Rothbard's 'Anatomy of the State' essay explaining why and how the Federal government is able to keep expanding its powers over time in this John C. Calhoun quote:
A written constitution certainly has many and considerable advantages, but it is a great mistake to suppose that the mere insertion of provisions to restrict and limit the power of the government, without investing those for whose protection they are inserted with the means of enforcing their observance [my italics] will be sufficient to prevent the major and dominant party from abusing its powers.
Being the party in possession of the government, they will, from the same constitution of man which makes government necessary to protect society, be in favor of the powers granted by the constitution and opposed to the restrictions intended to limit them. . .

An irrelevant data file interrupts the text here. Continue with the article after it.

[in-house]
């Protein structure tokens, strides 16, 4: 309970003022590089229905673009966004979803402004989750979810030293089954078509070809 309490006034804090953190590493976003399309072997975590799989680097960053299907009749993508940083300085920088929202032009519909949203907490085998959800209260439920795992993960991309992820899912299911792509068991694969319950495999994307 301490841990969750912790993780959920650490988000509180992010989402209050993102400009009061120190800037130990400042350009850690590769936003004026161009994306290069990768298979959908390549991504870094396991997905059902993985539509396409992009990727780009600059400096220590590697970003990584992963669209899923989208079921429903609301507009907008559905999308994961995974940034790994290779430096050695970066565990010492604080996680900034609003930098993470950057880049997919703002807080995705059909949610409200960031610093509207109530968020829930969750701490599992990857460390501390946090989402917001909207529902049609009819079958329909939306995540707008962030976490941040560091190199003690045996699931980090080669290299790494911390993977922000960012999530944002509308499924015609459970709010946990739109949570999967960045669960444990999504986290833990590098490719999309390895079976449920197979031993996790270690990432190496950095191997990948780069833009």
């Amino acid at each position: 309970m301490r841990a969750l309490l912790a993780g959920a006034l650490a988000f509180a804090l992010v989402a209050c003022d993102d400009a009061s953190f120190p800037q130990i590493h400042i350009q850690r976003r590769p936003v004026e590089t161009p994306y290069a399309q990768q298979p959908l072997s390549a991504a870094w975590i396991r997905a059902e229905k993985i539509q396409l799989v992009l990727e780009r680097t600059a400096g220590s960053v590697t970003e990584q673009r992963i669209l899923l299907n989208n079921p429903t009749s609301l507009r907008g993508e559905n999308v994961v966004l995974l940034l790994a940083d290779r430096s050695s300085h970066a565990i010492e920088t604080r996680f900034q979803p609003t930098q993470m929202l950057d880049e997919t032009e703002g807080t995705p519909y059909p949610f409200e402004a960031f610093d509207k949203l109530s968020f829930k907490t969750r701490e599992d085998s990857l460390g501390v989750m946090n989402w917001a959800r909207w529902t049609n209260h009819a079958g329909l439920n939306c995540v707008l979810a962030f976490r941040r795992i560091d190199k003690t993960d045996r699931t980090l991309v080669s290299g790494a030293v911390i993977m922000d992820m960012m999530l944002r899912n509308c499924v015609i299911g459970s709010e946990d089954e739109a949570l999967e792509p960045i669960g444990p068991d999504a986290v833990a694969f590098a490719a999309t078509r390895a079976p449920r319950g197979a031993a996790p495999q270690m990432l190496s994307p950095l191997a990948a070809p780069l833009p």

The minor or weaker party, on the contrary, would take the opposite direction and regard them [the restrictions] as essential to their protection against the dominant party. . .
But where there are no means by which they could compel the major party to observe the restrictions, the only resort left them would be a strict construction of the constitution. . . To this the major party would oppose a liberal construction . . .
It would be construction against construction—the one to contract and the other to enlarge the powers of the government to the utmost.
But of what possible avail could the strict construction of the minor party be, against the liberal construction of the major, when the one would have all the power of the government to carry its construction into effect and the other be deprived of all means of enforcing its construction?
In a contest so unequal, the result would not be doubtful. The party in favor of the restrictions would be overpowered. . .
The end of the contest would be the subversion of the constitution . . . the restrictions would ultimately be annulled and the government be converted into one of unlimited powers.
Read the rest: https://mises.org/library/anatomy-state
Absolutely brilliant work that hits hard, never lets up, and cuts to the bone of the problem of the State.